Illustration by Emily Black
Technology can make things better, easier, faster and greener, but people like to be in control.
In a world questioning how powerful AI technology will become and what it means for mankind, it is easy to forget that everyday office work is already controlled by many forms of technology.
Technology controls door entry, room temperature, knowing when meeting spaces and lockers are free, and measuring the number of people in the building. All with the end goal of an office environment that is comfortable for occupants and can hit sustainability targets. This is today’s ‘smart’ office building.
But does a building really need to be smart to manage these tasks? And can it get too smart, compromising performance and alienating its human users? A smart building “uses technology to gather data and connect systems, to provide services to its occupants and protect their personal data,” says Marie-Noelle Brisson FRICS, co-founder of CyberReady. An alternative view is offered by Alberto Saruggia MRICS.
The founder & CEO of Lombard Standard, Saruggia argues the smart building is not a new concept. “We can define any building as smart that methodically uses the most recent technology to achieve cost, comfort, and sustainability goals,” he says.
Being surrounded by the latest technology is all well and good, but what happens if that swipe under the tap doesn’t produce water or the wave to the sensor monitor doesn’t produce light? Occupants are left pining for a traditional tap or light switch, feeling frustrated as they wave wet hands in the dark, thinking technology has failed them.
“While buildings are responsible for huge amounts of emissions, there is no need for buildings to be smart to achieve sustainability targets,” says Dan Hughes, founder and CEO of Alpha Property Insight.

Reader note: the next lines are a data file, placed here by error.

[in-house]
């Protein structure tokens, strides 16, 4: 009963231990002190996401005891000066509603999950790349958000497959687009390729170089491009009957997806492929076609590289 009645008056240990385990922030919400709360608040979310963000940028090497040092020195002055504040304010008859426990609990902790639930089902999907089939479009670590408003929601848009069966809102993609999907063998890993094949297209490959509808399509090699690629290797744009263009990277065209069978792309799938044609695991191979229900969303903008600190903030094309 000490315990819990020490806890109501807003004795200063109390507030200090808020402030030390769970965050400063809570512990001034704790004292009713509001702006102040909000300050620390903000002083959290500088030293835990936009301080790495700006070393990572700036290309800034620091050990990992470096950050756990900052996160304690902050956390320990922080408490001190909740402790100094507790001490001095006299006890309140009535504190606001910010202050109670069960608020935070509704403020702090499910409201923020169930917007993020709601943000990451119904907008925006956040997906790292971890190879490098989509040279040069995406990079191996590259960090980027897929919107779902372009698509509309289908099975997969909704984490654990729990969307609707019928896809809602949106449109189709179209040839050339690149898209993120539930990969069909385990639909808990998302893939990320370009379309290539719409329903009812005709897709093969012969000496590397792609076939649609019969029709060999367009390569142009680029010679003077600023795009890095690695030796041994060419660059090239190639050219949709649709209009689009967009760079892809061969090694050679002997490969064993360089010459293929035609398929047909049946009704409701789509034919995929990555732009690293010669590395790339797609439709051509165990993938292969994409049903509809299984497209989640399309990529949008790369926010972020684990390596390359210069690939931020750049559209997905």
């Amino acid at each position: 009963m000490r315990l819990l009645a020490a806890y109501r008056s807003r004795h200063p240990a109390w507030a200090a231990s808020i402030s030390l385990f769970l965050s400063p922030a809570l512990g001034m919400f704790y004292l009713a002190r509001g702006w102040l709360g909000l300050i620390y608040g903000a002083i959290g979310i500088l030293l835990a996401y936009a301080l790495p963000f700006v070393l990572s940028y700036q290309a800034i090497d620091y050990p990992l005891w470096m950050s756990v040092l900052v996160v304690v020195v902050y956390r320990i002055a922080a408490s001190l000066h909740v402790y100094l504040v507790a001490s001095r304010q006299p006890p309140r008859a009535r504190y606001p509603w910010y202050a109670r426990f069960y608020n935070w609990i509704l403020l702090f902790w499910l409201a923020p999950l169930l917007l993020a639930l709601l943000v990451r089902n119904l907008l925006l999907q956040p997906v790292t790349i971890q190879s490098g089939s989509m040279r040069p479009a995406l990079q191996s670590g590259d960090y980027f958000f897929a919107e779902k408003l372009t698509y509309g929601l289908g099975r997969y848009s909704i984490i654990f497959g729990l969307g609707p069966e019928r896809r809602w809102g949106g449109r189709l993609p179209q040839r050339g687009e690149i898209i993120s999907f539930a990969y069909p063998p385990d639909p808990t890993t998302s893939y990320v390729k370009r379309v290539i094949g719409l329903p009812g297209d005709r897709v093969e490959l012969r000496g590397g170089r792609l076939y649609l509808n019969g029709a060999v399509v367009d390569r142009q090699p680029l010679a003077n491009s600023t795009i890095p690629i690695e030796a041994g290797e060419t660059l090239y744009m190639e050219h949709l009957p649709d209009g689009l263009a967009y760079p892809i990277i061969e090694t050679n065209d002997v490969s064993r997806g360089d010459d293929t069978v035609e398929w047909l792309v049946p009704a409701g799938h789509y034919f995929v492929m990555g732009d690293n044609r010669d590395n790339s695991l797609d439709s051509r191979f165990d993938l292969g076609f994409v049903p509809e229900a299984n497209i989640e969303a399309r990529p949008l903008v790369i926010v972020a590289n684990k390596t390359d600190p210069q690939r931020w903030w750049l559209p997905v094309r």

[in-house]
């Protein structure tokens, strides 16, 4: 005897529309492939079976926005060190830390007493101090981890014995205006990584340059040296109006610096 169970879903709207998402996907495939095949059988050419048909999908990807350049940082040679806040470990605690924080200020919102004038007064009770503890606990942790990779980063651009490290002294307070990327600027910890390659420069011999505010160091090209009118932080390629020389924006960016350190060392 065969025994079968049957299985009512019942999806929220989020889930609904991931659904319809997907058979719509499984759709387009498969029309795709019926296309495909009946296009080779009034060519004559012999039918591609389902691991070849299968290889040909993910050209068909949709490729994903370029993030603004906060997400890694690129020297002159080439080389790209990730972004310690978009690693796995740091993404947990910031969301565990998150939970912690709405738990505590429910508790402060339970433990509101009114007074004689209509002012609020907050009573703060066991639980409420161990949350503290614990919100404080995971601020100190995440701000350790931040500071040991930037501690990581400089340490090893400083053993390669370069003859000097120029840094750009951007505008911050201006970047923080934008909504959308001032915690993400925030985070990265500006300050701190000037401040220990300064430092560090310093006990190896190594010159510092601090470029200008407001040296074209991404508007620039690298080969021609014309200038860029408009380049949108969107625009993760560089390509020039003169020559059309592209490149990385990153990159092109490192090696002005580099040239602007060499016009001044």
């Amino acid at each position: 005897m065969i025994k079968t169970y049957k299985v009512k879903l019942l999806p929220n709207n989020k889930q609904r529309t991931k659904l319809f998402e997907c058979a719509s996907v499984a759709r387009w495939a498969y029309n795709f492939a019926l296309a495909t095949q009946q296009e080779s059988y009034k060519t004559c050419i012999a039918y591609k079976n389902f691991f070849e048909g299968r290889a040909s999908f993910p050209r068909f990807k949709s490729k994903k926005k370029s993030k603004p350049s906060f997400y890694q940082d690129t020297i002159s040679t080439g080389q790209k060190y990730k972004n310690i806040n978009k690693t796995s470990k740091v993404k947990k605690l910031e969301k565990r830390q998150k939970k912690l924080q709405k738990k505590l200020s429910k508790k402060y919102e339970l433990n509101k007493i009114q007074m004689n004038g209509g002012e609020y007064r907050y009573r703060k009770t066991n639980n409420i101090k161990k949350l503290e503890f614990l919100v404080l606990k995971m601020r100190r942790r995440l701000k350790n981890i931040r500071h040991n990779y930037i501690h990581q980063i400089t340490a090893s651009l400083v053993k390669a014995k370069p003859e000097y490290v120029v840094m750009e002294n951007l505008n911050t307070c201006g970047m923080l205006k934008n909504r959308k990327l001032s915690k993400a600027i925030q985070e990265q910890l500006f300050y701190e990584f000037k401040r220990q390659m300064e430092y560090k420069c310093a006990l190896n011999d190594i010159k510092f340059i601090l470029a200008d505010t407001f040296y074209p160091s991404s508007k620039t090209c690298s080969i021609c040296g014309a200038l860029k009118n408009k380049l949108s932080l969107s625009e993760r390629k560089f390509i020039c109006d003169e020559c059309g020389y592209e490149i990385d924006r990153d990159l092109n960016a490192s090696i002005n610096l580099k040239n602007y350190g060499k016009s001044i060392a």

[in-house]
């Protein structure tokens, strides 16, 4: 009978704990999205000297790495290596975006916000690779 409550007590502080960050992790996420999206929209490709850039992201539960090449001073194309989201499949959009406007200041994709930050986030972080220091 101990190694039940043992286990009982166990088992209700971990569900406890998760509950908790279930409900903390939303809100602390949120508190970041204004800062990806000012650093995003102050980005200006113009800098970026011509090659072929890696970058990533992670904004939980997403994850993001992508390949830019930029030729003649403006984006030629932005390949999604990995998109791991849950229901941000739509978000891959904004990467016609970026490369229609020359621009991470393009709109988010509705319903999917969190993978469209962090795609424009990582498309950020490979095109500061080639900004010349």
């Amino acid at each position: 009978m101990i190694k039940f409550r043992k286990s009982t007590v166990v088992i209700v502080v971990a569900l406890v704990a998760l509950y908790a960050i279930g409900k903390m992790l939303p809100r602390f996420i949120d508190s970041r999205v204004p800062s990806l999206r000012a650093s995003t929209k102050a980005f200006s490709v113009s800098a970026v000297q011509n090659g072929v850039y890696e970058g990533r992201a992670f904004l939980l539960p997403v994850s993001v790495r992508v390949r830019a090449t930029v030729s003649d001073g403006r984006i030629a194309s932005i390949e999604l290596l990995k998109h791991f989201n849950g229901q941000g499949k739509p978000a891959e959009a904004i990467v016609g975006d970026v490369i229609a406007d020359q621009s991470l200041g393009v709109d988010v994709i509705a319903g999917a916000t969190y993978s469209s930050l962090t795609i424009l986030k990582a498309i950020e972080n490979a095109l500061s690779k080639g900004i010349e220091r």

Saruggia agrees: “A smart building does not mean only new digital technologies; it also means manual activities such as strategic planning and construction techniques. A bricks and mortar wall provides great comfort and cost efficiency with temperature control and noise abatement. It’s labour intensive but performs much better and is more sustainable than any drywall or concrete wall.”
On the flipside, technology’s value in improving performance has clearly been shown to have numerous benefits, says Hughes. These include limiting space needed by managing the flow of people, meaning energy is reduced. And increasing efficiency so light or heat are best employed for those that need them.
“If a smart solution requires long instructions or ‘education’ for tenants, it is not that smart” Alberto Saruggia MRICS, Lombard Standard
Could tech become too smart, overriding its human controllers? The mere suggestion is labelled as “almost dystopian” by Geoff Parsons MRICS, strategic partnerships manager at Demand Logic. If a building doesn’t allow a reasonable change to be made, he says, then that will be the opposite of smart. “Instead, we should ensure analytics are working in the background to alert people when something has been overlooked or will soon become an issue,” he says.
As buildings become the digital platforms of tomorrow, the risks around using technology need to be considered more than ever before, says Hughes. He highlights issues such as hardware or software not being updated, and the problems caused by an interruption to power or connectivity.